In a famous study at Ball State University in Indiana, researchers put two groups of 10 men through identical 12-week strength training programs. The groups were evenly matched when they started, and they did the same combination of exercises, the same number of times, with the same amount of rest. At the end of the experiment, one group had gained 32 percent more upper-body strength and 47 percent more lower-body strength than the other. No performance-enhancing pills were involved-the only difference was that the more successful group had a personal trainer watching over their workouts.
A good personal trainer-certified by an organization such as the National Strength and Conditioning Association, the American College of Sports Medicine, or Can-Fit-Pro-will help you assess your fitness goals, design a safe and effective program to meet those goals, and motivate you to put in the necessary work. But, as the Ball State study shows, there are other, less obvious ingredients that successful trainers provide-and a series of recent studies offers some hints about how we can tap in to these benefits.
The crucial difference between the training of the two groups at Ball State was very simple: by the halfway point of the program, the supervised group was choosing to lift heavier weights. Since both groups started with the same motivation level, it was the trainer’s presence leading that group to set more ambitious targets. Other studies have consistently found that, left to their own devices, novice weightlifters tend to work out with weights that are less than 50 percent of their one-repetition maximum, which is too low to maximize gains in strength and muscle size.
Even experienced strength trainers often fall into this trap, according to a 2008 study in the Journal of Strength and Conditioning Research. Researchers at the College of New Jersey found that experienced women who trained on their own chose to use an average of just 42 percent of their one-rep max for a 10-repetition set. In contrast, women who had prior experience with personal trainers chose weights averaging 51 percent of one-rep max, even when the trainers weren’t there. “Many times, there is initial fear,” says Nicholas Ratamess, the study’s lead author. “We also found that some women who did not have a personal trainer underestimated their own abilities because they did not routinely push themselves too far.”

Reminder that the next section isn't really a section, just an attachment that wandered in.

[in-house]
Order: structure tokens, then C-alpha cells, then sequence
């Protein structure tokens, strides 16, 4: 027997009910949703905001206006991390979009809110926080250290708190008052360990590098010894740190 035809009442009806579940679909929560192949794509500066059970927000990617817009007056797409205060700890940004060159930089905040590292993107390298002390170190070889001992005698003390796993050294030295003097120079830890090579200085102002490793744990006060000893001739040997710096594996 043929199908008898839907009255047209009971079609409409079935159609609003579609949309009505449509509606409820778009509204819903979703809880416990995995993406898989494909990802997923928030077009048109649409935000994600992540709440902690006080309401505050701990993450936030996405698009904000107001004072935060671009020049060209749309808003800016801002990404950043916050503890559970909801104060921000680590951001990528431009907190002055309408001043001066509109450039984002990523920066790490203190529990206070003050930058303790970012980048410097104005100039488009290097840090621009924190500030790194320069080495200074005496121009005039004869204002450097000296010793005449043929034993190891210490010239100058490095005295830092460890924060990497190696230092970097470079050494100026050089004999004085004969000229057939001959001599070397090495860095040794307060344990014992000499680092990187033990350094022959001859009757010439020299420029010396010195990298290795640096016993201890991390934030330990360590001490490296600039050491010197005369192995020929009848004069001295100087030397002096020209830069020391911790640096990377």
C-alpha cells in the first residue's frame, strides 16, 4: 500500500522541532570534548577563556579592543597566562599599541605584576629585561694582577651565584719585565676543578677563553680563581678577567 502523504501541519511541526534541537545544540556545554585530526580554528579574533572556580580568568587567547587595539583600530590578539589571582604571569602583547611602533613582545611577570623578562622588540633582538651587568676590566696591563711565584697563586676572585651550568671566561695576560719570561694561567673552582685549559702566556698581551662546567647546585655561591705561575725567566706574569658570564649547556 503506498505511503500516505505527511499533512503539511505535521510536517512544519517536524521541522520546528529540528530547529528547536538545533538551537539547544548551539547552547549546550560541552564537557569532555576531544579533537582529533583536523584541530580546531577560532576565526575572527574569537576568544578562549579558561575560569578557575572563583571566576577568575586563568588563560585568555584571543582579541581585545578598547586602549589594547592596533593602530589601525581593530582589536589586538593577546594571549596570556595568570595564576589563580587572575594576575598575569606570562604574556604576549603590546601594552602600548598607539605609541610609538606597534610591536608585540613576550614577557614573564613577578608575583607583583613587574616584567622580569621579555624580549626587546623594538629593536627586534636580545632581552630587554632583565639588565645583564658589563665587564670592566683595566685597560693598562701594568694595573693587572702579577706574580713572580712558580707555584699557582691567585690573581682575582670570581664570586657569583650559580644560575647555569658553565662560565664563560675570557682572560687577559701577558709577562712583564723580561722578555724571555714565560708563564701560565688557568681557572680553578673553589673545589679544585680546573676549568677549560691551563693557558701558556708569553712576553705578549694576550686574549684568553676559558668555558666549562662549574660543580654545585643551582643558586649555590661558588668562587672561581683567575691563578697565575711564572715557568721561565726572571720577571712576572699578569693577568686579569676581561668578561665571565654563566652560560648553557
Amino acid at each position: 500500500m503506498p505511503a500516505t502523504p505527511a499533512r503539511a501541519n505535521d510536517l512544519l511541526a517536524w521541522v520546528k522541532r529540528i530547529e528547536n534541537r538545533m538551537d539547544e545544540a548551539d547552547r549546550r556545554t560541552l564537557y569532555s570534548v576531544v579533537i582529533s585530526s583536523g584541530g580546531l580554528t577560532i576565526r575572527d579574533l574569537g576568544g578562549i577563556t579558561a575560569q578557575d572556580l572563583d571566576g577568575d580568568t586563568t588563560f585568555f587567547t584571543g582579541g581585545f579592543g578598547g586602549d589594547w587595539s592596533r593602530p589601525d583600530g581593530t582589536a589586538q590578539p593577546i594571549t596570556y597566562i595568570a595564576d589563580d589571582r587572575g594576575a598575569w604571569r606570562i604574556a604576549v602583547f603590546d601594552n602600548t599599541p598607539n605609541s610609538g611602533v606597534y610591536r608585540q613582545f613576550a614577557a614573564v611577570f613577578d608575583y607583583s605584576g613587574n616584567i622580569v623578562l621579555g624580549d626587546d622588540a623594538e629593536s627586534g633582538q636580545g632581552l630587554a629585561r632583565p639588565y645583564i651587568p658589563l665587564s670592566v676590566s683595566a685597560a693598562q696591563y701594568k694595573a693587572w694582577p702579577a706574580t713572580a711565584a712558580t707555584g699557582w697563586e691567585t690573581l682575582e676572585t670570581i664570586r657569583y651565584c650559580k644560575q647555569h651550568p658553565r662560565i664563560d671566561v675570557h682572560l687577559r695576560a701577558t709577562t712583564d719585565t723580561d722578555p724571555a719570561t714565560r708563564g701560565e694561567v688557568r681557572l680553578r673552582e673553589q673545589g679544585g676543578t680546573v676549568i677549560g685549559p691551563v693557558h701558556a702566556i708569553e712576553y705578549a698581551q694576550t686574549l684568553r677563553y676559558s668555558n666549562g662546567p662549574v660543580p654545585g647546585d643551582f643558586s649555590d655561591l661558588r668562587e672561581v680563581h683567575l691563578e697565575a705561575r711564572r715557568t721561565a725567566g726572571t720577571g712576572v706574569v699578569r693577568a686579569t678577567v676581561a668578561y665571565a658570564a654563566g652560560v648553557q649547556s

The latest attempt to address this question comes from researchers at the University of Brasilia in Brazil. They compared two groups of 100 volunteers who undertook a 12-week strength training program, supervised either by one trainer for every five athletes, or one trainer for every 25 athletes. The results display a familiar pattern: the highly supervised group improved their bench press by 16 percent, while the less supervised group chose lighter weights and improved by only 10 percent.
In one sense, this is yet another argument for getting a personal trainer if you can afford one. But the differences here are more subtle, since both groups had access to a trainer who could provide guidance on proper form and choosing appropriate weights. Instead, motivation and the willingness to tackle ambitious goals seem to be the differentiating factors. As Ratamess points out, these are the kinds of benefits that an enthusiastic training partner can also provide. For less experienced exercisers, the educational role of the personal trainer takes on greater importance, he cautions. But beyond that, simply having someone there watching you-whether it’s a personal trainer or a workout partner-seems to confer an additional benefit. Certainly, he says, “both have advantages compared to training independently.”
Excerpted from Which Comes First, Cardio or Weights? by Alex Hutchinson Copyright © 2011 by Alex Hutchinson. Excerpted by permission of McClelland & Stewart. All rights reserved. No part of this excerpt may be reproduced or reprinted without permission from the publisher.